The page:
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11 eco-tourism natural reserves open doors to tourists

By Hana Namrouqa - Apr 10,2018 - Last updated at Apr 10,2018

The Yarmouk Forest Reserve is one of the 11 nature reserves open for tourists this new season (Photo courtesy of RSCN)

AMMAN — Eco-tourism in Jordan’s 11 nature reserves opened for a new adventure season, with the numbers of visitors expected to increase this year, according to the Royal Society for the Conservation of Nature (RSCN).

With new services, hiking trails and picnicking areas introduced to its nature reserves over the past year, the RSCN said they expect the number of tourists seeking outdoor activities at its sites to further increase in 2018.

RSCN Director General Yehya Khaled said that RSCN-run eco-tourism sites close down during winter for safety purposes but are now all open to adventure-seekers.

The Mujib Biosphere Reserve and the Rummana Campsite in Dana Biosphere Reserve, both of which close during winter, are now open while a new picnicking site in Dibbeen Forest Reserve and new guest rooms in Dana Guesthouse were launched in the middle of the tourist season last year.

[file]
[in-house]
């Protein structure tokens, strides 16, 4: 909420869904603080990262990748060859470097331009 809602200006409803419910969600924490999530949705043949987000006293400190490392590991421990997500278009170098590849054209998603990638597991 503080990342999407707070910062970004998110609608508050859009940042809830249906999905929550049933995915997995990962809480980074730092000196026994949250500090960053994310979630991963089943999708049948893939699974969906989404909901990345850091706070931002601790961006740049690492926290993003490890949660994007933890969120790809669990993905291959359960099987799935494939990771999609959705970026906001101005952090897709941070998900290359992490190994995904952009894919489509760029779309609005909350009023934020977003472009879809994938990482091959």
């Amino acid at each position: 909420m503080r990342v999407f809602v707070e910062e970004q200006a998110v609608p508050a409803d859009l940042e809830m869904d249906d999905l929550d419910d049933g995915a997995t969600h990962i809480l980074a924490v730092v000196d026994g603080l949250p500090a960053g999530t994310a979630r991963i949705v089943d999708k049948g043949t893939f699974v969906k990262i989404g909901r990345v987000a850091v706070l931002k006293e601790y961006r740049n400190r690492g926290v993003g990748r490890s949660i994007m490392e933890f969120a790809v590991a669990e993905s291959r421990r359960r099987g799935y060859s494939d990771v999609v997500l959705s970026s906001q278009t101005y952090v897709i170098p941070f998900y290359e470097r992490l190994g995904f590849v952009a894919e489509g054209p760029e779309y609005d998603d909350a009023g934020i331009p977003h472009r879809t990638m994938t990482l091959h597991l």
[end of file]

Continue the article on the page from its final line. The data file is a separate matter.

“Last year, the society’s sites and nature reserves witnessed the highest number of visitors ever in the history of the RSCN,” Khaled told The Jordan Times on Tuesday.

The RSCN is in the process of preparing its annual report released in May, which provides data on the number of visitors to its sites and reserves and the profits generated to the benefit of local communities, among other information.

The society’s 2016 annual report indicated that its eight nature reserves and one special conservation area received 141,847 visitors.

“It is true that eco-tourism was affected by the regional political instability over the past years, but recently, the number of local and foreign visitors to our sites is picking up,” Khaled highlighted.

He attributed the increase in the number of visitors to the fact that the RSCN increased the number of guestrooms, eco-lodges and chalets while expanding its tourist services at the nature reserves, which stretch all across the Kingdom.

The RSCN was established in 1966 as an independent non-profit organisation and mandated in 1973 by the government to regulate hunting and protect the Kingdom’s wildlife.

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